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The Land of Opportunity
The economic downturn provided an opportunity for businesses in Canada to reflect on practices and priorities, and to retool and recalculate for the road ahead. As recovery begins to take hold, the words “innovation” and “sustainability” have become focal points for enterprises seeking to ensure business success and longevity. Smart businesses realize that engaging in eco-friendly practices can save money and improve efficiencies and that participating in the knowledge-based economy requires the integration of green technologies and business practices. Additionally, businesses increasingly recognize the wisdom
of integrating the “triple bottom line” approach into business planning, assessing economic, social and environmental impacts and outcomes.
Green technology is necessary to meet the resource needs for today without compromising that ability for future generations. Innovative green technologies that support good environmental practice and benefit the economic bottom line are being integrated into the construction, energy, transportation and waste management industries, just to name a few. In addition to environmentally sound business practices, however, the green business is rapidly emerging as a power-house industry sector in its own right.
Other nations are notably ahead of Canada in both respects. Environmental technologies, goods and services have experienced impressive employment growth – 6.9% in the EU from 2006-08, compared with 1.9% in Canada – and countries like Germany, China, the US, and Italy are benefiting from environmental goods and services exports.
Green business industries related to renewal energy, recycling, waste management, and biodiversity are capturing market share around the globe.
Turn Cost into Profit
A nation abundant in natural resources, Canada is often cited as neglectful of eco-friendly practices. Critics point to a perceived lack of strong environmental regulation, conventional wisdom in many other countries around the globe. Without innovation, implementation of environmentally sound business practices will inevitably raise costs. Canada need not sacrifice competitiveness for environmental improvements, though; adopting a pro-business
investment lens makes them complementary.
The United Nations Environmental Programme states that”…a green economy supports growth, income and jobs”, and that the so-called “trade-off” between economic progress and environmental sustainability is a myth, especially if one measures wealth inclusive of
natural assets, and not just narrowly as produced output. The results of the report indicate that while in the short term economic growth under a “green” scenario may be less than under business as usual, in the longer term (2020 and beyond), moving towards a green economy would outperform business as usual by both traditional measures and more holistic measures.
Entrepreneurs are open and eager to exploring new avenues that can preserve and sustain our environment while supporting increased prosperity. With a supportive pro-business focus, the federal government can lay the foundation for a prosperous, diverse and resilient green economy.
Take a Stand, Chart the Course
Investing in the development of a green economy accomplishes several things:
5. Reduces costs and improves efficiencies: Economic well-being is improved when organizations are enabled to identify waste and inefficiencies in processes, products and services and find cost-saving solutions to those issues. Furthermore, rather than imposing costs on business to promote compliance with environmental reforms, developing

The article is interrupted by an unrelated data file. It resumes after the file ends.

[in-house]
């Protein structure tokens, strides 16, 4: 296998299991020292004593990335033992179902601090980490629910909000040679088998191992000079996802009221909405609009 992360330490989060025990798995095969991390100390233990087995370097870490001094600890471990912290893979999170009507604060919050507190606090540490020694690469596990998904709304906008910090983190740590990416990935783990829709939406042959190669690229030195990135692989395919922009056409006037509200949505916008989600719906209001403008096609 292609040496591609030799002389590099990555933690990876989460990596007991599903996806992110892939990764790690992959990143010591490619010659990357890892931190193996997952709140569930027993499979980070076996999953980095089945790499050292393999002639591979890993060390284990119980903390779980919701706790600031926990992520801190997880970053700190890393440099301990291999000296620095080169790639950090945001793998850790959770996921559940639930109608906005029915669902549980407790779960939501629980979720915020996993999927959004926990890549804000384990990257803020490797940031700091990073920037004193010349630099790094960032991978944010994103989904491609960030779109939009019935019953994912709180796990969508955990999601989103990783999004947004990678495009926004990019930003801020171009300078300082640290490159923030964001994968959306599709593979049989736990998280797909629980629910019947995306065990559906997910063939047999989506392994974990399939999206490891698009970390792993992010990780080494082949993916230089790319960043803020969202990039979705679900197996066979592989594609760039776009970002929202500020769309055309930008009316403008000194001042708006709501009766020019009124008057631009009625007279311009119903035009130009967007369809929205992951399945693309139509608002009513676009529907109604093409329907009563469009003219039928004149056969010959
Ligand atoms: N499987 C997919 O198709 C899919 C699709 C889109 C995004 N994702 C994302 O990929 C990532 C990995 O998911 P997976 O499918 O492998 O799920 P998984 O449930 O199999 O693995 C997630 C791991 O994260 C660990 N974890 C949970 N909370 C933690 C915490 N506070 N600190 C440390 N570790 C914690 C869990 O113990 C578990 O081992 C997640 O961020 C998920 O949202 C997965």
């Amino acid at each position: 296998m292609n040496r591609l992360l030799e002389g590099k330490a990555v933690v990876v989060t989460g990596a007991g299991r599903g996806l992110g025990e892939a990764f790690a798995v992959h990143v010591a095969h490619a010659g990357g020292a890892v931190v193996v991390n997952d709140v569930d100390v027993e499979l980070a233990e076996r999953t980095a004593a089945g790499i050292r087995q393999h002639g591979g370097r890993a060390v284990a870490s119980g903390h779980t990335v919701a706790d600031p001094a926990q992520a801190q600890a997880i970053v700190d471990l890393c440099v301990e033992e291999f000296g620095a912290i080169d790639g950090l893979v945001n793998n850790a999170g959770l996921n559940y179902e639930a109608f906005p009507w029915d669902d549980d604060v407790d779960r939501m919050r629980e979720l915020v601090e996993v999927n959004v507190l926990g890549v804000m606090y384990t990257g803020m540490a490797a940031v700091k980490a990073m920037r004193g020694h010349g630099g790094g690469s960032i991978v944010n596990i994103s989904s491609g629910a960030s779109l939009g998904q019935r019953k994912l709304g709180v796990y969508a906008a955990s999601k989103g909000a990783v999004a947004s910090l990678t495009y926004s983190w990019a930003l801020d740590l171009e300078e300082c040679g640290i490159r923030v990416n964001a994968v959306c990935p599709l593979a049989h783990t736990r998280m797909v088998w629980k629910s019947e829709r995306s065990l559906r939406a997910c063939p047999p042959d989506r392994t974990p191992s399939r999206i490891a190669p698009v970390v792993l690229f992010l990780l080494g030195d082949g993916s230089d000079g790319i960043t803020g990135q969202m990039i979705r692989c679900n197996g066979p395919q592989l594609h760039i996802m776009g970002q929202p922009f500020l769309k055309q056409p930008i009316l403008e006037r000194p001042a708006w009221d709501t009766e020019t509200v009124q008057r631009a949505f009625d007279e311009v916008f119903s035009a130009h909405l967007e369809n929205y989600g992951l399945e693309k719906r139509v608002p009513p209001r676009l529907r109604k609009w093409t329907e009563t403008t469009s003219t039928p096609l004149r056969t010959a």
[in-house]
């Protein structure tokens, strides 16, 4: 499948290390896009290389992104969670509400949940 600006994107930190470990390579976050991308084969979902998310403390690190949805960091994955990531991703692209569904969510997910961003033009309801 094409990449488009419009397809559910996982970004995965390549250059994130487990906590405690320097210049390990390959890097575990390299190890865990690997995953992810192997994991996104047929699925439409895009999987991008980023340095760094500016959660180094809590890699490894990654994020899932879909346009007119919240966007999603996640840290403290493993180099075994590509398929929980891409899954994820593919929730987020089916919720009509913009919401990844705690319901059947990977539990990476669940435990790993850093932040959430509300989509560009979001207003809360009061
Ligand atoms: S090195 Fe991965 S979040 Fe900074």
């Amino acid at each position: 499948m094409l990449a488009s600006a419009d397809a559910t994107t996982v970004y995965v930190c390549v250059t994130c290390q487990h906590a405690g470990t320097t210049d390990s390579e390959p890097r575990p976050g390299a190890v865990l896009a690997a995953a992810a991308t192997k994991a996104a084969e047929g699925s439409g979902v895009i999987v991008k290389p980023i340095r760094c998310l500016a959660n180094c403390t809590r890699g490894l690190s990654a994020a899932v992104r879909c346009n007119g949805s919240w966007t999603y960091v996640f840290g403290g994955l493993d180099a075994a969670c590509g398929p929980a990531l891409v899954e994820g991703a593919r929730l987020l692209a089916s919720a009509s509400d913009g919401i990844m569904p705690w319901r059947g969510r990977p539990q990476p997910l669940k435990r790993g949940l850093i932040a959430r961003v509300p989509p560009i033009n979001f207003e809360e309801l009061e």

eco-business creates opportunities to profit.
6. Preserves our natural resources and sustains our way of life for future generations: Green technology will be necessary to meet the resource needs for today
without compromising the ability of future generations to meet their own. With a low-carbon energy future we will reduce the need for non-renewable resources with the implementation
conservation and use of renewable ones. Reduced energy costs to run businesses across the country will improve efficiencies and productivity. Clean air and water will improve public health and lessen the burden on the public health care system.
As with all business, there are many risks and challenges along the way. Moving towards a green economy will require Canada’s leaders, civil society and leading businesses to engage in this transition collaboratively. It will require a sustained effort on the part of policy
makers and their constituents to rethink and redefine traditional measures of wealth, prosperity and well-being. However, Canada can put its enterprising culture to good use to improve its environmental track record and capture a share of a burgeoning global market.
The Canadian Chamber of Commerce recommends that the
Government of Canada:
Defining the Green Economy http://www.eco.ca/pdf/Defining-the-Green-Economy-2010.pdf (page 17)
 ECO Canada:
Environmental Trends 2010 Report http://www.eco.ca/pdf/Enviro-Trends-2010-Summary-Report.pdf
 Towards a Green
Economy, UNEP 2011http://www.unep.org/greeneconomy/Portals/88/documents/ger/GER_synthesis_en.pdf
 The Conference Board
of Canada http://www.conferenceboard.ca/hcp/details/environment.aspx
 The Green Economy and
Economic Diversification, Canada West Foundation 2010 http://cwf.ca/projects/the-green-economy-and-economic-diversification
 Department of Foreign
Affairs and International Trade Canada
 ECO Canada: Defining the Green Economy http://www.eco.ca/pdf/Defining-the-Green-Economy-2010.pdf
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